The evaluation of surface roughness was performed by Ra, Rq, Rt, which represent the arithmetic average surface roughness, root mean squared roughness, and maximum height of the profile, respectively. Especially, Ra is the most popular indicator of surface roughness in industrial practice until today. As for the first femoral component, which was machined with the same conditions in every zone, it can be seen from Figure 10a,b, that there are some differences in the Ra values in the different zones.
These differences can be directly attributed to the different geometry of each zone, as zones 1, 2, and 5 are more curved, whereas region 3 and 4 are almost flat. Thus, it is observed that the finishing process is more effective in the flat regions with values of Ra of about 6–7 μm, whereas Ra exceeds 8 μm in the other regions. Similar trends can be observed in the case of Rq and Rt measurement with the exception of zone 1, which has a relatively low value of Rt when compared to the other zones.
A comparison of surface roughness measurements between the different components, machined with different conditions, can reveal the effect of process parameters to the surface quality of each zone of the femoral component. For zone 1, comparison between results depicted in Figure 10, Figure 11 and Figure 12 show that, a reduction of feed rate resulted in an increase of Ra and subsequent reduction of both feed rate and spindle speed resulted in a further small increase of Ra. For zone 2, the change of process parameters resulted in almost unchanged values of Ra. For zone 3, a decrease of feed rate resulted in a considerable decrease of average surface roughness, whereas a decrease of spindle speed resulted in an increase of Ra. For zone 4, a decrease of spindle speed resulted in an increase of Ra, whereas a further increase of spindle speed with a slight decrease of feed rate led to a slight decrease of Ra. Finally, for zone 5, it was observed that the reduction of both feed rate and spindle speed resulted initially in higher Ra and a subsequent reduction of both the parameters resulted in slightly lower Ra.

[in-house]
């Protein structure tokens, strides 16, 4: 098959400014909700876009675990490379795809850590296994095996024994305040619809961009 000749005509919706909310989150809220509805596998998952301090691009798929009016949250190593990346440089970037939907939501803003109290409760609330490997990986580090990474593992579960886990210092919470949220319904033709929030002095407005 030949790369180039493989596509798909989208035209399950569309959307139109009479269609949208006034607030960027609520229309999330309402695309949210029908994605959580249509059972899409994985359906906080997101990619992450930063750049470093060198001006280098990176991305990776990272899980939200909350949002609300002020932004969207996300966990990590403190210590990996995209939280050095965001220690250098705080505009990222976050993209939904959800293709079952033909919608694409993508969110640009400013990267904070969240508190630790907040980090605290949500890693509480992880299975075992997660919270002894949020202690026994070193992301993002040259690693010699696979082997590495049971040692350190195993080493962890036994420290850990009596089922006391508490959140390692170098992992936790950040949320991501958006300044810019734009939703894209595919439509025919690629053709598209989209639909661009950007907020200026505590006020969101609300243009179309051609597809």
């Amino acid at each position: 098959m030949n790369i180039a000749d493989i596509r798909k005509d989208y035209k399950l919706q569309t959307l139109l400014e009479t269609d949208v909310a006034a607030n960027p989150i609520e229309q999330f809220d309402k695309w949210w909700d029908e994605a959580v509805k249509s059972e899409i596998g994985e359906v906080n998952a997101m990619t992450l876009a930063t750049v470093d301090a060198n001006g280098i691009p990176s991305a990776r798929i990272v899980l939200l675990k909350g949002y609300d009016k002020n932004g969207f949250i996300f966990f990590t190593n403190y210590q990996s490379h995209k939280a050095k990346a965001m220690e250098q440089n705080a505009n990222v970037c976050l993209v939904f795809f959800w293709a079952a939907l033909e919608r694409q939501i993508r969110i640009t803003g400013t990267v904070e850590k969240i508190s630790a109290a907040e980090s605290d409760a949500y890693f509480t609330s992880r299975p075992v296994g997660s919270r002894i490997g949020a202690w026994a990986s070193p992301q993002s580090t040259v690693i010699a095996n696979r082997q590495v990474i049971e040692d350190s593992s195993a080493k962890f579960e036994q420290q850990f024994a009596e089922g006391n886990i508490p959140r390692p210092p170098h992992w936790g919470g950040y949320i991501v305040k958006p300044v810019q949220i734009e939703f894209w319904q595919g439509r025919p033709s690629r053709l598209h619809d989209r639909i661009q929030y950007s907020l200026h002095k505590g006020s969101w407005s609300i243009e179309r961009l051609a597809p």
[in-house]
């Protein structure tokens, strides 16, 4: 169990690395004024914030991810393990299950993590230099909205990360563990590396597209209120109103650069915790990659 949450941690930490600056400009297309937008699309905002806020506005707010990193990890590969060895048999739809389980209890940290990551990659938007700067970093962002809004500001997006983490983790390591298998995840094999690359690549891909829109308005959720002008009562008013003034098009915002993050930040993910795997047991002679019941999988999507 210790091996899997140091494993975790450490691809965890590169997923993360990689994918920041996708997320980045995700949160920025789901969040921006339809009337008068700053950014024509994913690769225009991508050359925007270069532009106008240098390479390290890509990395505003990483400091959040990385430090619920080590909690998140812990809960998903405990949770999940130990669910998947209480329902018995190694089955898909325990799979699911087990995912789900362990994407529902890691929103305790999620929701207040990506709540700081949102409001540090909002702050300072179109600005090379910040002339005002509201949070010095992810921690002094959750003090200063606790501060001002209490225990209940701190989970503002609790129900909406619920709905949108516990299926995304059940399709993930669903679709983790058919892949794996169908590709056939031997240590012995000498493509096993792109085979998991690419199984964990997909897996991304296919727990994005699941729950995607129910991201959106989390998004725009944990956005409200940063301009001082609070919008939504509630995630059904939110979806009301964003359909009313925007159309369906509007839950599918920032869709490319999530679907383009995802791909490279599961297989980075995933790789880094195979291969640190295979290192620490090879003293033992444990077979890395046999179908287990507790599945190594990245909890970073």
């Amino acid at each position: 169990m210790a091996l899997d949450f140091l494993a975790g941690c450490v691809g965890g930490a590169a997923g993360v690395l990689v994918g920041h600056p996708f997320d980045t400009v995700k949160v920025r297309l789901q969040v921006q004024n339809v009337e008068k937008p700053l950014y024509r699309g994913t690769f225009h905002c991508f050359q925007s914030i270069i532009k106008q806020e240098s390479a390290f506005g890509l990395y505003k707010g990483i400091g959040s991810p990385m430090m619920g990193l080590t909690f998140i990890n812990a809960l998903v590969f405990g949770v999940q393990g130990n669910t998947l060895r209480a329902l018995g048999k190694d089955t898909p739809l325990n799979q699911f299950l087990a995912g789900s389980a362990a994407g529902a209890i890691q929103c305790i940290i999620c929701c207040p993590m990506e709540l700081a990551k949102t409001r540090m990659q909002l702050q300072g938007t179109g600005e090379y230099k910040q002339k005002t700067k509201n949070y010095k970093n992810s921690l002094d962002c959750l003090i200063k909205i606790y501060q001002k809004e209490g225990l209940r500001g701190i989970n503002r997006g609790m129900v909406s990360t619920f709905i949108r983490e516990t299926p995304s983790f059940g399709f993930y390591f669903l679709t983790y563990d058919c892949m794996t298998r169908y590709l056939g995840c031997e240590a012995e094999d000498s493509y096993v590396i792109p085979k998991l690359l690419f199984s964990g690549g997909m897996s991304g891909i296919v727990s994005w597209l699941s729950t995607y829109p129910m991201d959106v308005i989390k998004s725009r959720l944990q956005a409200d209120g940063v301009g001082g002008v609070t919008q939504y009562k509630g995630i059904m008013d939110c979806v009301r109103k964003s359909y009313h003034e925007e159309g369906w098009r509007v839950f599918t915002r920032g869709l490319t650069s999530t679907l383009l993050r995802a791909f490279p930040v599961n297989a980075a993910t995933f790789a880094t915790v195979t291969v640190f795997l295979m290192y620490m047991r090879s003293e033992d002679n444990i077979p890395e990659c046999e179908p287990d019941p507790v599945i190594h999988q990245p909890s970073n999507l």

As usually, the effect of feed rate on Ra is that a decrease of feed rate leads to a decrease of Ra and also an increase of spindle speed is beneficial to the surface quality, the results for some of the five zones seem somewhat unexpected. However, these discrepancies can be attributed to the different curvature of each zone; results consistent with the aforementioned behavior are exhibited in zones which are fairly flat, such as zones 3 and 4, but in zones that are more curved different trends exist. The same trends are observed in the case of Rq and Rt measurements on the three femoral components.
The difference between measurements in the inner and the outer side of the upper surface of the femoral component was also investigated during the analysis of surface roughness of the implants. Regarding Ra values, it was found that, with the exception of one zone for the 2nd and 3rd component and two zones for the 1st, the general trend of variations of Ra in respect to different geometry and process parameters was similar. Furthermore, it was observed Ra values were larger in the vast majority of measurements in the outer side rather than the inner side.
Finally, the previous analysis allowed for the determination of optimum process parameters, namely feed rate and spindle speed for the finishing stage. Within the examined range of process parameters values the optimum values for each zone regarding Ra, were observed in the first component for zones 1, 4, 5, and for the second component for zones 2 and 3. Similar conclusions were drawn when examining the values of Rq and Rt.

4. Conclusions

In the present work, various stages of manufacturing the femoral component of knee prosthesis are presented, including the design of geometry and machining operations, as well as the actual machining process and the subsequent determination of surface quality.
The specific requirements for the design of the femoral component in respect to the total knee replacement assembly were determined, and particular situations that require special attention during machining were identified. These particularities were properly taken into consideration during the design of the required machining operations using SolidCAM software.
Furthermore, after machining three different femoral components with variable process parameters values during the finishing stage several important conclusions were drawn. Especially, surface roughness was shown to vary considerably with changes in the surface curvature and the effect of process parameters to the surface quality was also shown to be dependent of the curvature of the surface. Finally, the optimum parameters, namely feed rate and spindle speed, for the reduction of surface roughness for various zones of the femoral implant were determined.